Tiidenberg, K. In The SAGE handbook of qualitative data collection, SAGE Publications Ltd, 466–479 (2018).
Oliffe, J. L., Kelly, M. T., Gonzalez Montaner, G. & Yu Ko, W. F. Zoom interviews: benefits and concessions. Int. J. Qualitative Methods 20, 16094069211053522 (2021).
Google Scholar 
Download references
University of North Carolina Project-China, Guangzhou, China
Rayner K. J. Tan & Joseph D. Tucker
Dermatology Hospital of Southern Medical University, Guangzhou, China
Rayner K. J. Tan & Weiming Tang
Saw Swee Hock School of Public Health, National University of Singapore, Singapore, Singapore
Rayner K. J. Tan
Clinical Research Department, Faculty of Infectious and Tropical Diseases, London School of Hygiene & Tropical Medicine, London, UK
Dan Wu & Joseph D. Tucker
Department of Medicine, University of North Carolina at Chapel Hill, Chapel Hill, NC, USA
Suzanne Day & Weiming Tang
School of Social Science, University of Queensland, Brisbane, QLD, Australia
Yang Zhao
Department of Infectious Disease Epidemiology, London School of Hygiene & Tropical Medicine, London, UK
Heidi J. Larson
Gillings School of Global Public Health, University of North Carolina at Chapel Hill, Chapel Hill, NC, USA
Sean Sylvia
You can also search for this author in PubMed Google Scholar
You can also search for this author in PubMed Google Scholar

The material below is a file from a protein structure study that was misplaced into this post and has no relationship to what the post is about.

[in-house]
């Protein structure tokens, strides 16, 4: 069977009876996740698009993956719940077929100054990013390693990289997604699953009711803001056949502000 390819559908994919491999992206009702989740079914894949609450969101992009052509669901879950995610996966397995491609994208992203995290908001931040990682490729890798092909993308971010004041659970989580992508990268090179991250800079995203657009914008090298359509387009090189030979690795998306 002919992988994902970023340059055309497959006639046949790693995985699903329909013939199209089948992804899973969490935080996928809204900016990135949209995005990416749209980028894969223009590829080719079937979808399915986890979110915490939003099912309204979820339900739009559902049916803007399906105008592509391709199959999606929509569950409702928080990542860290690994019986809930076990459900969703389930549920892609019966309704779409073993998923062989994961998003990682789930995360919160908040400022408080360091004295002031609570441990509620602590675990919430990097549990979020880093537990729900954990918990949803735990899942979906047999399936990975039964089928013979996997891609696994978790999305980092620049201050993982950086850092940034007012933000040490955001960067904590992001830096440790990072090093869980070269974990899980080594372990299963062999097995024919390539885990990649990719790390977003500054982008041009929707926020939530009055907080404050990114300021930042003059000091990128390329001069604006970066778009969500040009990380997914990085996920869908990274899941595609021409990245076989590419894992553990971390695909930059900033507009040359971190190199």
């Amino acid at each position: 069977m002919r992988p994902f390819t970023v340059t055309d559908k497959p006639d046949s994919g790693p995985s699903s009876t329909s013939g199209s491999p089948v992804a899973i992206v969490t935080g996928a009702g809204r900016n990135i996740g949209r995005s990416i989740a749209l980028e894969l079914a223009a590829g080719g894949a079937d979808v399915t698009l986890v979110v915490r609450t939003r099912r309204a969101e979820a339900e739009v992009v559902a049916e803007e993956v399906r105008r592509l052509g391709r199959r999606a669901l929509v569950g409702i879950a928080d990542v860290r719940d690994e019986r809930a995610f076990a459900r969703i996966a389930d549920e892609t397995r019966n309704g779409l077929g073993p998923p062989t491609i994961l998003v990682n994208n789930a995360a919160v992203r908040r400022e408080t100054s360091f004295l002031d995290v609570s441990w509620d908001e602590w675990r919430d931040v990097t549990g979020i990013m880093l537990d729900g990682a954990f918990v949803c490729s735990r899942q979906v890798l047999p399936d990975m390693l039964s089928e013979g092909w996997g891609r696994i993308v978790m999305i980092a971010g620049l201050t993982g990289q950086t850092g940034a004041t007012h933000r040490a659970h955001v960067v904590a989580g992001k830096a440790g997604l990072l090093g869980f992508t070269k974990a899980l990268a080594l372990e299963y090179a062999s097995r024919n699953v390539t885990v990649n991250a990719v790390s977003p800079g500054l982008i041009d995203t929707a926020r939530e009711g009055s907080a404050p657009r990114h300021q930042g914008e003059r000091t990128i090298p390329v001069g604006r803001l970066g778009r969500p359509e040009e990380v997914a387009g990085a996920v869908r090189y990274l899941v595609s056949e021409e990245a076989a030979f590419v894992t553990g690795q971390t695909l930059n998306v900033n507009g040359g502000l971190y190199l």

You can also search for this author in PubMed Google Scholar
You can also search for this author in PubMed Google Scholar
You can also search for this author in PubMed Google Scholar
You can also search for this author in PubMed Google Scholar
You can also search for this author in PubMed Google Scholar
You can also search for this author in PubMed Google Scholar
First draft was written by R.T., D.W., and J.T. All other authors contributed additional content, edits, and references. All authors approved the final draft.
Correspondence to Rayner K. J. Tan.
The authors declare no competing interests.
Publisher’s note Springer Nature remains neutral with regard to jurisdictional claims in published maps and institutional affiliations.
Open Access This article is licensed under a Creative Commons Attribution 4.0 International License, which permits use, sharing, adaptation, distribution and reproduction in any medium or format, as long as you give appropriate credit to the original author(s) and the source, provide a link to the Creative Commons license, and indicate if changes were made. The images or other third party material in this article are included in the article’s Creative Commons license, unless indicated otherwise in a credit line to the material. If material is not included in the article’s Creative Commons license and your intended use is not permitted by statutory regulation or exceeds the permitted use, you will need to obtain permission directly from the copyright holder. To view a copy of this license, visit http://creativecommons.org/licenses/by/4.0/.